Other people had started showing up in the garage, and a few were eyeing the Mitsubishi. I’ve been trying for a month to get a car. I’ve had sellers back out on me. I was getting really tired of this back and forth. I was also getting really anxious and getting sort of depressed about the whole feeling trapped thing from being carless in a city where I don’t really have friends. So maybe not in the best state of mind to be buying a car without the guidance of my brother. I asked about price, guy said to make him an offer… so I gave him one. My budget is small. But I had cash on me. He thought it over, went back and forth with himself, and he accepted it. I signed the paperwork, which all said “AS IS” in big letters a couple places on it. (Red flag #6.)

I drive it out, get maybe 10 yards from the garage door at a stop sign… and it dies. (Red flag #7-20.) My mom gets the guy back out, and he’s all “oh, just because it’s cold, the battery just needs to warm up and you just need to get some good gas in it…” (Red flag #20.5.) We get to a gas station, fill it up, go to start it… and it won’t start. (Red flag #21.) Thanks to a dude in a Comcast van, we’re able to get a jump. At this point I’m more concerned about frostbite on my toes than the car… It was stupidly cold. Without any major issue, I was able to get the car home. Where it decided it wasn’t going to start up again.

Throughout this whole thing, I’m on and off the phone with my brother. I’m just trying to figure out if this is a battery issue or what. He says it could be. Or it could be the alternator. I’ve heard that word before. I couldn’t tell you what one does, but I know it’s not something I want to deal with. Thankfully, my brother seems to think it’s something he can deal with.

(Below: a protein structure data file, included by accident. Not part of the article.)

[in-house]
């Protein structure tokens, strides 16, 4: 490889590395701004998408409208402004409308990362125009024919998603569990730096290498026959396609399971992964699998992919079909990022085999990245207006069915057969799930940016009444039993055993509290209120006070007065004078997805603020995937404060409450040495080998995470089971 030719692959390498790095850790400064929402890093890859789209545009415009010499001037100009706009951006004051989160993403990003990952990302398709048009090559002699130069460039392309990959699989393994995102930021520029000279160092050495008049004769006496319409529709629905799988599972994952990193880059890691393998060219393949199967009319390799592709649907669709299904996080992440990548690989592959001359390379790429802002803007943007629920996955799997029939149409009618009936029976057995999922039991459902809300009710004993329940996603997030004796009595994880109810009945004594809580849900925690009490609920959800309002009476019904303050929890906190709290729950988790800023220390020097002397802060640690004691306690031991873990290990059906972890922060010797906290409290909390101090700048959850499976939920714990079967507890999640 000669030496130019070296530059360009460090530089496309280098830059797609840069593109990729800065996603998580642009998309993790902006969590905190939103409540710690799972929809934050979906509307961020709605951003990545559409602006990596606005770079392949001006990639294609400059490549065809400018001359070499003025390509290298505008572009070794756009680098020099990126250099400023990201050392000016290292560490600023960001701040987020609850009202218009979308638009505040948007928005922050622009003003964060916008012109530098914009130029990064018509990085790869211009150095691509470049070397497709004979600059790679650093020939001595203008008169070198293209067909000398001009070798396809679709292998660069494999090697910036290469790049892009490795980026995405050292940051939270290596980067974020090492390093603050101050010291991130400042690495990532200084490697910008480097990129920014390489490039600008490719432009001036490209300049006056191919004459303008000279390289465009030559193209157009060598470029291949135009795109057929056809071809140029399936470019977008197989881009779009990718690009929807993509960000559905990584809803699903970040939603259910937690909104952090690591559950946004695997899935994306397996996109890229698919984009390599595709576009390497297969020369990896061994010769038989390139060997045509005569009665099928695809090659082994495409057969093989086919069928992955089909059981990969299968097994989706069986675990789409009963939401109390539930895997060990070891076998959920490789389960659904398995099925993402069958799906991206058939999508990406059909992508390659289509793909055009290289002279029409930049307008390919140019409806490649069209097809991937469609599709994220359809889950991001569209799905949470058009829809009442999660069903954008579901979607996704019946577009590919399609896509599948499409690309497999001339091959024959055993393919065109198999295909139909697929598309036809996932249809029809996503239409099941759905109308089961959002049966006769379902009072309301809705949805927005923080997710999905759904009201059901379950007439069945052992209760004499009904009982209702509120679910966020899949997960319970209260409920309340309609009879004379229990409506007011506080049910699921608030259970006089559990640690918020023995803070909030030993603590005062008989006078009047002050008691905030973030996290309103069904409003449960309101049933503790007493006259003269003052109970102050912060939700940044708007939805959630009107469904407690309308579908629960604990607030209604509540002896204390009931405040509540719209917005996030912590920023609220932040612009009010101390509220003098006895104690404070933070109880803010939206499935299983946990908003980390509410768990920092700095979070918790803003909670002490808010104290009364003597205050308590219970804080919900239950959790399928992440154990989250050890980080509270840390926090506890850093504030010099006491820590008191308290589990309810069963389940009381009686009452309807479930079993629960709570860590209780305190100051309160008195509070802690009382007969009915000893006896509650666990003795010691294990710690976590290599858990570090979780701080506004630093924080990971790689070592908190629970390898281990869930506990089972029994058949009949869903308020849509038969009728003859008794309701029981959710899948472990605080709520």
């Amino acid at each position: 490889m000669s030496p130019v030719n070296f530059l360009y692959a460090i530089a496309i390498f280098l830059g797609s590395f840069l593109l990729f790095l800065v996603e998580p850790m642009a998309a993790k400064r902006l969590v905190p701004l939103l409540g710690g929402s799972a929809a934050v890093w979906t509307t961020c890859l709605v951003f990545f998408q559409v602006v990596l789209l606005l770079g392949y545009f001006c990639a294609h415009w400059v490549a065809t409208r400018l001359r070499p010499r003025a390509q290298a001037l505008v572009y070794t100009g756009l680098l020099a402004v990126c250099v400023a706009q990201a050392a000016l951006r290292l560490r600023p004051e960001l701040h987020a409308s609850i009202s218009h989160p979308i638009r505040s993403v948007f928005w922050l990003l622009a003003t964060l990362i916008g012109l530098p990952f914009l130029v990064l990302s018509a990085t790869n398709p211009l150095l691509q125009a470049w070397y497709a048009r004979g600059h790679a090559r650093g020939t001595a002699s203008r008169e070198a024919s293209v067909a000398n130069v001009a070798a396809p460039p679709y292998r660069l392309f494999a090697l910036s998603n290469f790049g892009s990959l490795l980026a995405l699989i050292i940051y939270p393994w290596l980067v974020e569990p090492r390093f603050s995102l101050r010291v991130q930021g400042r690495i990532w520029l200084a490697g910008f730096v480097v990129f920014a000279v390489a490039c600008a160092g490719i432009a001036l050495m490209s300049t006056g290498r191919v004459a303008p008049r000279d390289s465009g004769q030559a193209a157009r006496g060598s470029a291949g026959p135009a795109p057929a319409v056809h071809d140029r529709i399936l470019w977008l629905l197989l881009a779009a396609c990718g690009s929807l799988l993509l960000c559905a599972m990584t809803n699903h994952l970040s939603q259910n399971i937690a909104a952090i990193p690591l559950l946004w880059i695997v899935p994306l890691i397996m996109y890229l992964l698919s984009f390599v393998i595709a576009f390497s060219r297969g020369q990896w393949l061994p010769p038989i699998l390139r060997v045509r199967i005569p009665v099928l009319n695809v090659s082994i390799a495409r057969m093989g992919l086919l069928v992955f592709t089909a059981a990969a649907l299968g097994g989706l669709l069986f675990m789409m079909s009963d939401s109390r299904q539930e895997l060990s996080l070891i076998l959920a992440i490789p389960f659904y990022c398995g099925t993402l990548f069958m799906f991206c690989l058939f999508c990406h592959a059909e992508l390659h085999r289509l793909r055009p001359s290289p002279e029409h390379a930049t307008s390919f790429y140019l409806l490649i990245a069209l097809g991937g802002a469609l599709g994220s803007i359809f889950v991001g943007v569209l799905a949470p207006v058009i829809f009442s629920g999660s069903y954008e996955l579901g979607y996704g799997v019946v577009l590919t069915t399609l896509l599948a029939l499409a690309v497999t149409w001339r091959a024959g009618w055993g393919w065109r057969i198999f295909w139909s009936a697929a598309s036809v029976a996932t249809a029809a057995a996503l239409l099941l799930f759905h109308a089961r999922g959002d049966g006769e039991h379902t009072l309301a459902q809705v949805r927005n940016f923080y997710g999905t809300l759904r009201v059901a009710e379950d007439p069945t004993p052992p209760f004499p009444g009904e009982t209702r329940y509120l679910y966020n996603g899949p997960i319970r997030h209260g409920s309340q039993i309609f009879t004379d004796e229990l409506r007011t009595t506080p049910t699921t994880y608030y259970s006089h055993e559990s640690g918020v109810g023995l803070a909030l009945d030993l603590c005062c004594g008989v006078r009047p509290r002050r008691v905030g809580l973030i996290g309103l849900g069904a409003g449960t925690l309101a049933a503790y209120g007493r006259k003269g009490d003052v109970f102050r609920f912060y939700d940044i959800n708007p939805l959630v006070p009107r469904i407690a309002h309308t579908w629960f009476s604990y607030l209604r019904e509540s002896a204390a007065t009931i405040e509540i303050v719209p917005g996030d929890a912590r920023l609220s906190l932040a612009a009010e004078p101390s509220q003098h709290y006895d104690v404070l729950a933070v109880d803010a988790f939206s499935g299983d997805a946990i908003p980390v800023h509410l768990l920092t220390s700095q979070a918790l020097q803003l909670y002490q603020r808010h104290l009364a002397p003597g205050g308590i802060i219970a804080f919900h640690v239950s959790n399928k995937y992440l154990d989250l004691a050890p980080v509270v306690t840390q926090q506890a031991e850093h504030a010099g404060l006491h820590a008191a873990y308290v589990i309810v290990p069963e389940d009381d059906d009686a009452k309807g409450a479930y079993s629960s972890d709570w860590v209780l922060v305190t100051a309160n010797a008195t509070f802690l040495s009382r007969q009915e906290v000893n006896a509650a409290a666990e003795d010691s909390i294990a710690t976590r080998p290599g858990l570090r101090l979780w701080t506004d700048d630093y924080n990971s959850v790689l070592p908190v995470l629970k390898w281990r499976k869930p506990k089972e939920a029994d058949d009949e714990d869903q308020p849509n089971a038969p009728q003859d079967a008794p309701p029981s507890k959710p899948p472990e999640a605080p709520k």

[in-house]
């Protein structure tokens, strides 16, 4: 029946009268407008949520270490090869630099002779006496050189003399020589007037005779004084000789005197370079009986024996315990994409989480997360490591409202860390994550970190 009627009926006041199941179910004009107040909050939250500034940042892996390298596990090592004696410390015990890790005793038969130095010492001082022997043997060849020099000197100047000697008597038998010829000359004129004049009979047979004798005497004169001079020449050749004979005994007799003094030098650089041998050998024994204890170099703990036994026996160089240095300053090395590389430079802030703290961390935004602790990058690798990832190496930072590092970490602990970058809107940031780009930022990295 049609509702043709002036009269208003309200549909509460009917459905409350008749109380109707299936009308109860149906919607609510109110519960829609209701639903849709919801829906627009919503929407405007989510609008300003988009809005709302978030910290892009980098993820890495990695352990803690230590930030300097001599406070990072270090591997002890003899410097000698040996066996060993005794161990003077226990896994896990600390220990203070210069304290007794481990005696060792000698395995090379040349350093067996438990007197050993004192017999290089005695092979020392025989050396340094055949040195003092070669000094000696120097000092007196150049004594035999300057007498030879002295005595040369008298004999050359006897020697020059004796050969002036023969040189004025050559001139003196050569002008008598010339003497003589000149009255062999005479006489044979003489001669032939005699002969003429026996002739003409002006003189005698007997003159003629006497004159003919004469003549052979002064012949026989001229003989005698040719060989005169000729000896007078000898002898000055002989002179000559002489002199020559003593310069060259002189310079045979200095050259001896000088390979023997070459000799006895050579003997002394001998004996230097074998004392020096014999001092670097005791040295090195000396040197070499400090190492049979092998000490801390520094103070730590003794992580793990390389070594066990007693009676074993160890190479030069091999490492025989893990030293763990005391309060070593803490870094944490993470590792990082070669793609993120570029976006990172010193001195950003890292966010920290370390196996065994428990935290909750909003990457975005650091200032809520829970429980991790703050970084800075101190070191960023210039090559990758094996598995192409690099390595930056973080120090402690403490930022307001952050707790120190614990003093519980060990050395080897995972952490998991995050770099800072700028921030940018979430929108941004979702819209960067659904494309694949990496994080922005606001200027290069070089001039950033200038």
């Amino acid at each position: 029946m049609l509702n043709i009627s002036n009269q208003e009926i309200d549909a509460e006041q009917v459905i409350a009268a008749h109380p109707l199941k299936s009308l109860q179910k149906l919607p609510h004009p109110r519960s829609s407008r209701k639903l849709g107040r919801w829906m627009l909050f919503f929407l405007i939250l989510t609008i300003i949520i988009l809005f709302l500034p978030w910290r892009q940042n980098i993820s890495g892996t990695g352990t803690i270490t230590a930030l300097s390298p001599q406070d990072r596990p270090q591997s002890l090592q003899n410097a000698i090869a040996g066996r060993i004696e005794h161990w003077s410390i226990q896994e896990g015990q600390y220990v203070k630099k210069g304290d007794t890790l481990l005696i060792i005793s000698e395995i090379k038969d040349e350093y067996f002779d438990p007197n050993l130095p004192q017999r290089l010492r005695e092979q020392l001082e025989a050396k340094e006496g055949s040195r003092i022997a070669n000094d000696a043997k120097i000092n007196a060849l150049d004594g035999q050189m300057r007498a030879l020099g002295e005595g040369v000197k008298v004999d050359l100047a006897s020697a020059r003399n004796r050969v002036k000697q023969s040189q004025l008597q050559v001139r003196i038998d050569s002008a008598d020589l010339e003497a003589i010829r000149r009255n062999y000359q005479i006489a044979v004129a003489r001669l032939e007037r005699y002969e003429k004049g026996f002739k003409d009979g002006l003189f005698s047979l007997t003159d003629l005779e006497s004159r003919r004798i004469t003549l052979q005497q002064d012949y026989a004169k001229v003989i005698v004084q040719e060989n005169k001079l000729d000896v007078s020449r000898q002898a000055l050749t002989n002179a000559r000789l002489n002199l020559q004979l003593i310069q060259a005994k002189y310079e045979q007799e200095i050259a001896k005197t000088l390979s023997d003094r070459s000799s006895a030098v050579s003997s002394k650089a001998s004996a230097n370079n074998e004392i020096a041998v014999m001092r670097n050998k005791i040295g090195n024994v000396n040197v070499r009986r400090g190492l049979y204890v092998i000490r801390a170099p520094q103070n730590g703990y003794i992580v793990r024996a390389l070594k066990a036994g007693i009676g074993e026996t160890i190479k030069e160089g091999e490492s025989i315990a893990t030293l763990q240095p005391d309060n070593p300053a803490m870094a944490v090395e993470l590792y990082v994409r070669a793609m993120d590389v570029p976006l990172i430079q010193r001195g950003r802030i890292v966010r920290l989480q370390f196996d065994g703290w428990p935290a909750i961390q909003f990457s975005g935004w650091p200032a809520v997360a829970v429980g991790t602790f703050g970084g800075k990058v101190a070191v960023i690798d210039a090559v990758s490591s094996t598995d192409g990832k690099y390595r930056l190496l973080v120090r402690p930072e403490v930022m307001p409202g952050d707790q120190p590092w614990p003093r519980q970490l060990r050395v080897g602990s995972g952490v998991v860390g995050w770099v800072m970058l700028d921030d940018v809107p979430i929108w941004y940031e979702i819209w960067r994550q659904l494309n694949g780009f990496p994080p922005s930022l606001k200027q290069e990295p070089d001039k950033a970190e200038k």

2002 Mitsubishi Lancer

So. I have a car. I just can’t really drive it anywhere yet. This is going to be fun.

Stay tuned for part 2 when we see if my brother actually can fix whatever is wrong with this car.

  • B.

    I hope it’s something your brother can fix!

  • Kay

    Here’s hoping it’s something easily fixable!

  • Mike Stout

    Yes, buying a used car can be a real disaster. “As is” is always written on there because there are almost no places offering warranties on used cars. I got one that has been a real pain and is on its last legs. I’m trying to find a cheap 2014 model like a Nissan Versa that a dealer might be trying to clean out of excess inventory. At least you have access to someone who can help you fix things. Having a high maintenance car that needs to go to the mechanic all the time is an incredible financial burden.

    • At least a good thing right now is that dealerships are always doing deals during tax season. They want people to spend their entire refund on cars, so you can generally work out some good trade-in deals. (One in my area is doing $7k over blue book on trades.)

  • Pingback: Adventures in car buying, part 2()